Bench-Scale Characterization of Cleaning Process Design Space for Biopharmaceuticals - A method to evaluate the relative cleanability of new products. - BioPharm International

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Bench-Scale Characterization of Cleaning Process Design Space for Biopharmaceuticals
A method to evaluate the relative cleanability of new products.


BioPharm International
Volume 22, Issue 3


Figure 3. Dependence of cleaning time on product concentration, using baseline cleaning conditions for temperature, CIP-100 concentration, dirty hold time, and agitation. Cleaning time increases with product concentration.
Protein Concentration. Protein products tend to get more difficult to clean as their concentration increases. Generally, a rise in concentration is accompanied by an increase in product viscosity and a stronger propensity to form a thicker soilant layer on the surface. To assess the challenges posed by new high concentration formulations on the cleaning process, it is important to evaluate how the cleanability is affected by the increase in protein concentration. We studied three different products: A, B, and H. A range of product concentrations was prepared by diluting the products in their respective buffers and concentrating them through 10-K centrifugal filters. Figure 3 shows that the cleaning time can be significantly higher for these products as the concentration is increased. It is also observed that the increase in cleaning time was more significant for the difficult-to-clean antibody products (A and B) compared to protein product (H).

Cleaning Design Space Characterization

After completion of the single parameter study, an augmented design of experiments was constructed to evaluate the cross interactions between the two critical parameters: temperature and CIP-100 concentration. Additional experiments were conducted to sample the two-parameter space. JMP software was used to perform the statistical analysis using various operating parameters as effects and the cleaning time as a response. Linear regression analysis was used to fit the model to the experimental data. The model included both first order terms (temperature and concentration), and second order terms (self- and cross-interaction).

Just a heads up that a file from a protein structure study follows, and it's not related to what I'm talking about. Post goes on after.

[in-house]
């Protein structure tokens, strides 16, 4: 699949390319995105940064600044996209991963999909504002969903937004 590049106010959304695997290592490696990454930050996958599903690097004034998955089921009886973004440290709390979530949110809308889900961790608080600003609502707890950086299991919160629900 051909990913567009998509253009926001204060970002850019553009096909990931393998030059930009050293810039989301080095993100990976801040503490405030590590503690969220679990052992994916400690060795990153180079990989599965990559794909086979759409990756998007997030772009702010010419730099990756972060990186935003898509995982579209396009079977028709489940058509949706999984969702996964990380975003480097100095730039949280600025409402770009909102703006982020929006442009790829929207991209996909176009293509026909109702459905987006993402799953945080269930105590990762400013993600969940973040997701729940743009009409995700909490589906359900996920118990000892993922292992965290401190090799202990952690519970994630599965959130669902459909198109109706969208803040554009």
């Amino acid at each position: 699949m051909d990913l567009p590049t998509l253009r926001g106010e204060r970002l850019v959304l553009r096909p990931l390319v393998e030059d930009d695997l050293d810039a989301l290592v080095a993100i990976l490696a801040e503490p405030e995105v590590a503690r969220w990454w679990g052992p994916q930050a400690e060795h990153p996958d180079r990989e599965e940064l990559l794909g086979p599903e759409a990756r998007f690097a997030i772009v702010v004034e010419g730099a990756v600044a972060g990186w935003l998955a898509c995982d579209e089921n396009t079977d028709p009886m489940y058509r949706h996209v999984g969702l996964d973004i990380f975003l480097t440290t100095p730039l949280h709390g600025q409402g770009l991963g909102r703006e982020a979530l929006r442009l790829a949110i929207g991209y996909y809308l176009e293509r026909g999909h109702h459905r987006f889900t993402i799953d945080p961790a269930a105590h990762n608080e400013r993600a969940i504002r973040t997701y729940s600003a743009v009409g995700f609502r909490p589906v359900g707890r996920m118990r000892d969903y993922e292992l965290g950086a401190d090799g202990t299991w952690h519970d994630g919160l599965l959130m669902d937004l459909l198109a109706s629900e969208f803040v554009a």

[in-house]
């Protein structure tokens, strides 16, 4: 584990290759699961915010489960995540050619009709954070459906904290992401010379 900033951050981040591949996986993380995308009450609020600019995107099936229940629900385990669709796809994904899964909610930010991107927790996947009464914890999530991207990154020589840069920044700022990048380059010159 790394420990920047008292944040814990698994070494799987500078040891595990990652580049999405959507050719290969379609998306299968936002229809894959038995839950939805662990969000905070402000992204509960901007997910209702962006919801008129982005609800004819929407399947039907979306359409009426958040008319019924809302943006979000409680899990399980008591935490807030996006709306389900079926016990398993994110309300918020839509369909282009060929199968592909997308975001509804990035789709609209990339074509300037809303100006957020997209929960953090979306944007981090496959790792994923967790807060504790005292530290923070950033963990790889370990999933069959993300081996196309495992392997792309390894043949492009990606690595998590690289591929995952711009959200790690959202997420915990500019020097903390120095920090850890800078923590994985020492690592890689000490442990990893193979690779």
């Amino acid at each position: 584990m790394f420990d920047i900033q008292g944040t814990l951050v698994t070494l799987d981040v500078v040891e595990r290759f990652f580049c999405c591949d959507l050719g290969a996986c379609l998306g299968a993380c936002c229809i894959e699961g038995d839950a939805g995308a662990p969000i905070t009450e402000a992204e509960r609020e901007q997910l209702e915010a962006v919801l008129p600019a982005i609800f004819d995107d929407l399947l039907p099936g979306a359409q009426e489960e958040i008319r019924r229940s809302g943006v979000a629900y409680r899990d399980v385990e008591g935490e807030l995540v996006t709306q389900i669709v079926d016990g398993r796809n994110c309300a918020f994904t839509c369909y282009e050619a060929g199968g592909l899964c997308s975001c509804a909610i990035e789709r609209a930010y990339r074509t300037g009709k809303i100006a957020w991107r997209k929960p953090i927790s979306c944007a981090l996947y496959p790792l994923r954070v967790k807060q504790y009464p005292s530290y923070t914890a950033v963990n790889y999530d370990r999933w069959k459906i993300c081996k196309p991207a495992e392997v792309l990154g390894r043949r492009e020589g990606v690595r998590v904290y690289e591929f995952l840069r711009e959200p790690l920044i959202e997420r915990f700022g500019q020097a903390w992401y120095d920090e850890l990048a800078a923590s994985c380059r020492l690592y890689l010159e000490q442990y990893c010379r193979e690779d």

Leverage Plots


Table 2. Scaled estimates for various first- and second-order terms of the fitted model
Leverage plots were constructed to graphically view the significance of each term's effect on cleaning time. A P-value analysis shows a strong correlation between the cleaning time and the cross interaction between temperature and concentration (Figure 4). The cleaning time was modeled as a response to both first- and second-order interactions between temperature and concentration. Table 2 lists the scaled estimates for this model and provides a more relevant scale-invariant effect size. As shown in Table 2, the cross interaction between temperature and concentration has the maximum effect on cleaning time. This suggests that the effect of a temperature change on cleaning time is strongly dependent on the value of CIP-100 concentration, and vice-versa.


Figure 4. Leverage plot analysis for dependence of cleaning time on the most significant term: the cross interaction between temperature (T) and concentration (C)
A similar analysis was performed for the remaining three products (B, E, and H) and the cross interaction term was consistently found to be the most significant parameter with respect to its effect on cleaning time.


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